I have a feeling that this blog will see a lot more action in the coming weeks, as writing is so incredibly therapeutic for me. The past few days have been a roller coaster of emotions in which Brian and I will go from sobbing uncontrollably to suddenly reaching a moment of acceptance and back again. I assume this will be the norm for us as the weeks progress.
Yesterday I found a box of baby toys in Atticus’ closet that had not been unpacked from the move. As I lifted the cardboard flap, I was overwhelmed with the most soul-crushing sadness I have ever felt. You see, the two years following Atticus’ birth were the happiest of my life, and seeing those toys transported me back to our humble Austin home with the big backyard and owl-themed nursery, where we were surrounded by friends who were always just a phone call away. It left me with a feeling of homesickness and a worry that I would never be that happy again. So I cried in mourning for the life I knew, until Atticus looked at me quizzically and said, “Mommy’s crying” and gave me a huge bear hug, which immediately snapped me out of my self-pity. And in that moment I knew that the grief would end someday and that just because my second child will face more challenges than most kids, it didn’t mean that we would be any less happy. In fact, my obsessive research into the subject suggests that children with Down syndrome serve to bring more happiness into the home than parents and siblings ever thought possible. Divorce rates are lower, feelings of empathy are stronger, and the sense of "family" takes on a whole new meaning. And that thought gives me peace.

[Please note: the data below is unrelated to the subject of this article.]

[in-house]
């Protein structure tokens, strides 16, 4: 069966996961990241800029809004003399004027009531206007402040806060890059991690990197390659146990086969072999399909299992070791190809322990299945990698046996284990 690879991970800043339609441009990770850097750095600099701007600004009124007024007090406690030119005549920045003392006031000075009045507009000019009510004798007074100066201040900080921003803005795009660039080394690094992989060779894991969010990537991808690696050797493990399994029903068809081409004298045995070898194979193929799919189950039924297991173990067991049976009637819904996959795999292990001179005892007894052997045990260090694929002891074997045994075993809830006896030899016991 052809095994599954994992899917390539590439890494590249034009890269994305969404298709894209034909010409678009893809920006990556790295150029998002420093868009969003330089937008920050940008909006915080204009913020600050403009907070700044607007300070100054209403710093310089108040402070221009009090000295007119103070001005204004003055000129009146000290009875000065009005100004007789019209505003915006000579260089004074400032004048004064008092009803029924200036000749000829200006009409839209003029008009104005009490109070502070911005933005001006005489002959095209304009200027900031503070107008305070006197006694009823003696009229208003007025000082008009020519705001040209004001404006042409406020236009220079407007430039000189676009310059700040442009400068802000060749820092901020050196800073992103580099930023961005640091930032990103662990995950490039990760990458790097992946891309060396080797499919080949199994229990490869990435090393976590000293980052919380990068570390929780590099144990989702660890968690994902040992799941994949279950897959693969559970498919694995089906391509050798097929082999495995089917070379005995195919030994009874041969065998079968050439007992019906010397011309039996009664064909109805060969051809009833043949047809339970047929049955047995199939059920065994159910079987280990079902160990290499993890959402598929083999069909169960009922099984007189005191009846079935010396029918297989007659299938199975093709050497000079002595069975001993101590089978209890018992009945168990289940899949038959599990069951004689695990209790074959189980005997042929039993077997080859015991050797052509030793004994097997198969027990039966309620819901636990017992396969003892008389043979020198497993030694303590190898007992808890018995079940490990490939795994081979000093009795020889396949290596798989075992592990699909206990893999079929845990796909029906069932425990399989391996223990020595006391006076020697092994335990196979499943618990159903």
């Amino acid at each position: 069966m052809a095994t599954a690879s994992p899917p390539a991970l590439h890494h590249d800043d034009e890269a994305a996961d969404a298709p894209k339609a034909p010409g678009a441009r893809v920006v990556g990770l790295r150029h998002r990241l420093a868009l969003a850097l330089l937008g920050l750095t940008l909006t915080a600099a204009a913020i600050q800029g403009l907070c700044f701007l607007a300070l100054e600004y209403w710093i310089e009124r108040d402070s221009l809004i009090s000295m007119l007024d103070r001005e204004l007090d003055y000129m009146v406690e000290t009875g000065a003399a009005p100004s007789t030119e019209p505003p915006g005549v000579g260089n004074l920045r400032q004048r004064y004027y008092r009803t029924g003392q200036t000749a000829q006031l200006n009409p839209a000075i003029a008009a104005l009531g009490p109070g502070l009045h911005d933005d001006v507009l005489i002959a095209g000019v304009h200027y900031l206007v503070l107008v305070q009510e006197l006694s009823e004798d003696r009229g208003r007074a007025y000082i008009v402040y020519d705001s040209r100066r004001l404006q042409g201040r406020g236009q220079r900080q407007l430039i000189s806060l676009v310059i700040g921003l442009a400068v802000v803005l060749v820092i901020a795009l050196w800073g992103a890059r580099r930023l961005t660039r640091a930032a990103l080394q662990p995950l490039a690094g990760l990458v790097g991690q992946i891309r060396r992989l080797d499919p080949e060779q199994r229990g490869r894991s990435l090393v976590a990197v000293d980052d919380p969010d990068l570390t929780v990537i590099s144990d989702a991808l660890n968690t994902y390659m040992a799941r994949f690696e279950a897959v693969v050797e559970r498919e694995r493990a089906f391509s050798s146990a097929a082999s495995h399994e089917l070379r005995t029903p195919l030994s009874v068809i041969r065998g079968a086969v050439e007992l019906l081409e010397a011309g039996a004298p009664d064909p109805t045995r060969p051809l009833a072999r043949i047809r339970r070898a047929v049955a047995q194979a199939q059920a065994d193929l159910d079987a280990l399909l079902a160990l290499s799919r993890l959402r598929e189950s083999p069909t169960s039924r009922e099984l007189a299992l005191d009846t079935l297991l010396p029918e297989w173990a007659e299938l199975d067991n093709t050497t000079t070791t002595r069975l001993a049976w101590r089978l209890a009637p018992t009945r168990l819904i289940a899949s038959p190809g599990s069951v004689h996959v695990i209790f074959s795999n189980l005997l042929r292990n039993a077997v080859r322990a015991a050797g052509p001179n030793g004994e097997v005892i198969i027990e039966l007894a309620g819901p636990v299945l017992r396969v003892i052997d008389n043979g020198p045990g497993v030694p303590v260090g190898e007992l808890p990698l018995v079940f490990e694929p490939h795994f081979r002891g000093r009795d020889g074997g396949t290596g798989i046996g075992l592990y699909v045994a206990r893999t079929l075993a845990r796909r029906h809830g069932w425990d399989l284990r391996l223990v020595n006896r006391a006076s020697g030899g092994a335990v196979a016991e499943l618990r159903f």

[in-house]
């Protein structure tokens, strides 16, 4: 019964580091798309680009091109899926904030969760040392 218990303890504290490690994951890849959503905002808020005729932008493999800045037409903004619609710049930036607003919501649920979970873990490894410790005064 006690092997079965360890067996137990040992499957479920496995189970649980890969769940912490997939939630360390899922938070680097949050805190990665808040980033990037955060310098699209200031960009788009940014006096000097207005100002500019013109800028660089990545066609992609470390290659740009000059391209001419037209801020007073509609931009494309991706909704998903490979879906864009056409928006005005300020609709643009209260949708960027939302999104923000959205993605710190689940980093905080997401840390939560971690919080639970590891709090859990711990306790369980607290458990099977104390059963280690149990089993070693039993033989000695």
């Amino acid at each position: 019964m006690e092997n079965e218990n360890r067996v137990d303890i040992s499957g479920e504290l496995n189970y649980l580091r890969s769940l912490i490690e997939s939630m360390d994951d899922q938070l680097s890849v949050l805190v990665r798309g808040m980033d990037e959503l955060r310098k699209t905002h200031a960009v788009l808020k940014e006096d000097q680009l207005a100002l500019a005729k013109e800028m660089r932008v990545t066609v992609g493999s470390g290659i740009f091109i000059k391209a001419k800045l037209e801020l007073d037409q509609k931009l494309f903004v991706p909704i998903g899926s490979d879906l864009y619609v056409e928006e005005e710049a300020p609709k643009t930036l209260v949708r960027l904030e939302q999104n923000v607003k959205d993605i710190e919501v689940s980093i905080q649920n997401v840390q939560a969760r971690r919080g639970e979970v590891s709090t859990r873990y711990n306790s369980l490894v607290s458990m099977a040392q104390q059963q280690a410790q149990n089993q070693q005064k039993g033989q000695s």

So I’m taking the next few months one day at a time, knowing that some will be better than others. I’m making a vow that I will be prepared and excited for the birth of my son and that I am going to raise a child, not a diagnosis. There will be challenges, the most terrifying being the possible health issues he could face following delivery. Nearly half of all babies born with Down syndrome suffer from some sort of heart defect and require surgery. We need to be emotionally and physically prepared for that possibility and therefore educate ourselves sooner rather than later. So we’re off to the bookstore for some good old fashioned education. And we’re taking strides to find support from other families in the area. We have also been so overwhelmingly blessed by the kind words of love and support from our friends and family. We’ve been receiving phone calls, emails, texts, and Facebook messages galore, all of which speak volumes about the people we love and who love us. We are truly blessed.
I feel like most people face at least one big challenge in their lives. Sometimes this takes the form of illness or the loss of someone close. Sometimes it’s poverty, unemployment, or addiction. We all have a moment that tests our strength and willpower as human beings and, until now, I’ve never really experienced something this life-altering. So if I’m due for a challenge, I feel so fortunate that mine is also the blessing of a child. He will be loved.
Oh, and we’ve decided to name him Quinton. Quinn for short.